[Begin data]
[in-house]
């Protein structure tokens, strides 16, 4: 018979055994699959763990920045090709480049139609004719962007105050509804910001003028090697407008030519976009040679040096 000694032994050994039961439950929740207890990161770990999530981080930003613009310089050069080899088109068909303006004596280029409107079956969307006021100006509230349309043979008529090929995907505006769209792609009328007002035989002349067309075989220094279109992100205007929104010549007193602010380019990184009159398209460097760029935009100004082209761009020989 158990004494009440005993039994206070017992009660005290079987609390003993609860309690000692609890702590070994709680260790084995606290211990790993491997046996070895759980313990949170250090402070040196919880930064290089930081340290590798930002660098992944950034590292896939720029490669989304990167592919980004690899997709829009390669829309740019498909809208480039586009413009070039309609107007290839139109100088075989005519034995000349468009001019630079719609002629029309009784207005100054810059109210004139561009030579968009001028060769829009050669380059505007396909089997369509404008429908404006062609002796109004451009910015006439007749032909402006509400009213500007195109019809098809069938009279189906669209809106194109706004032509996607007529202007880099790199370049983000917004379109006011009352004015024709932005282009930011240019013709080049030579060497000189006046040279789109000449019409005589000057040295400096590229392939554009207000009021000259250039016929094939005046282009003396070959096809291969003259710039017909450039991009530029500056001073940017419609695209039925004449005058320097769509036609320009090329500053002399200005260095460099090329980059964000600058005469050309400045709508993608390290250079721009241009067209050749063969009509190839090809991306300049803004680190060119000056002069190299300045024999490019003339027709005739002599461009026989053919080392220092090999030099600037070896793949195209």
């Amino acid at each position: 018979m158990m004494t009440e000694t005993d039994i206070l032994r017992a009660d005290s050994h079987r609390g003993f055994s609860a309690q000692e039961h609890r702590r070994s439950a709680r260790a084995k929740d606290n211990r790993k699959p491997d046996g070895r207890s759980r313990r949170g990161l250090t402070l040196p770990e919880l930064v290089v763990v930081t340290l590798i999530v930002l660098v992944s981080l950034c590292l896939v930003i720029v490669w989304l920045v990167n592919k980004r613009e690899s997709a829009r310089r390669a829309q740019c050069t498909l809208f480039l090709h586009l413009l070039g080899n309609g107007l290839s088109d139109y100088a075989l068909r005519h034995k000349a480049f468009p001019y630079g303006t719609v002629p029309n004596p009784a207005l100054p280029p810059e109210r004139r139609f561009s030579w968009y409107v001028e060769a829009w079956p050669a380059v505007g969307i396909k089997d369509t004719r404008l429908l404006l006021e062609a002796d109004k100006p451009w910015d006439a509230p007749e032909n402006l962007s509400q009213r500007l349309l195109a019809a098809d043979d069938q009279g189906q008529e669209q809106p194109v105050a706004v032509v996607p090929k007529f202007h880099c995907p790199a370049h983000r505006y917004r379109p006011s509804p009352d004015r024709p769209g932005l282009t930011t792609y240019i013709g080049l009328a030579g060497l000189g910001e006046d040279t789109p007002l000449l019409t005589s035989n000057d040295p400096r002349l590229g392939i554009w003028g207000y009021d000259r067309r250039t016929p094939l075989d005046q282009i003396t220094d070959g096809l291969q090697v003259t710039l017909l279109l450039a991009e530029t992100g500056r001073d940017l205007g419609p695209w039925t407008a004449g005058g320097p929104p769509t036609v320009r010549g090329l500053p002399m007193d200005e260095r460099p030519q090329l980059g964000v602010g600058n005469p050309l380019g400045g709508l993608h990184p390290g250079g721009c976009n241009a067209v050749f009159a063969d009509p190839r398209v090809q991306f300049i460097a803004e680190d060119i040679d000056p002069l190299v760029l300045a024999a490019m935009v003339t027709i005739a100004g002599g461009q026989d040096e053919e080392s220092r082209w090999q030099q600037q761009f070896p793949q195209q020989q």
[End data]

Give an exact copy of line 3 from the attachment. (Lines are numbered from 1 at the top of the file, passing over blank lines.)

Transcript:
């Amino acid at each position: 018979m158990m004494t009440e000694t005993d039994i206070l032994r017992a009660d005290s050994h079987r609390g003993f055994s609860a309690q000692e039961h609890r702590r070994s439950a709680r260790a084995k929740d606290n211990r790993k699959p491997d046996g070895r207890s759980r313990r949170g990161l250090t402070l040196p770990e919880l930064v290089v763990v930081t340290l590798i999530v930002l660098v992944s981080l950034c590292l896939v930003i720029v490669w989304l920045v990167n592919k980004r613009e690899s997709a829009r310089r390669a829309q740019c050069t498909l809208f480039l090709h586009l413009l070039g080899n309609g107007l290839s088109d139109y100088a075989l068909r005519h034995k000349a480049f468009p001019y630079g303006t719609v002629p029309n004596p009784a207005l100054p280029p810059e109210r004139r139609f561009s030579w968009y409107v001028e060769a829009w079956p050669a380059v505007g969307i396909k089997d369509t004719r404008l429908l404006l006021e062609a002796d109004k100006p451009w910015d006439a509230p007749e032909n402006l962007s509400q009213r500007l349309l195109a019809a098809d043979d069938q009279g189906q008529e669209q809106p194109v105050a706004v032509v996607p090929k007529f202007h880099c995907p790199a370049h983000r505006y917004r379109p006011s509804p009352d004015r024709p769209g932005l282009t930011t792609y240019i013709g080049l009328a030579g060497l000189g910001e006046d040279t789109p007002l000449l019409t005589s035989n000057d040295p400096r002349l590229g392939i554009w003028g207000y009021d000259r067309r250039t016929p094939l075989d005046q282009i003396t220094d070959g096809l291969q090697v003259t710039l017909l279109l450039a991009e530029t992100g500056r001073d940017l205007g419609p695209w039925t407008a004449g005058g320097p929104p769509t036609v320009r010549g090329l500053p002399m007193d200005e260095r460099p030519q090329l980059g964000v602010g600058n005469p050309l380019g400045g709508l993608h990184p390290g250079g721009c976009n241009a067209v050749f009159a063969d009509p190839r398209v090809q991306f300049i460097a803004e680190d060119i040679d000056p002069l190299v760029l300045a024999a490019m935009v003339t027709i005739a100004g002599g461009q026989d040096e053919e080392s220092r082209w090999q030099q600037q761009f070896p793949q195209q020989q």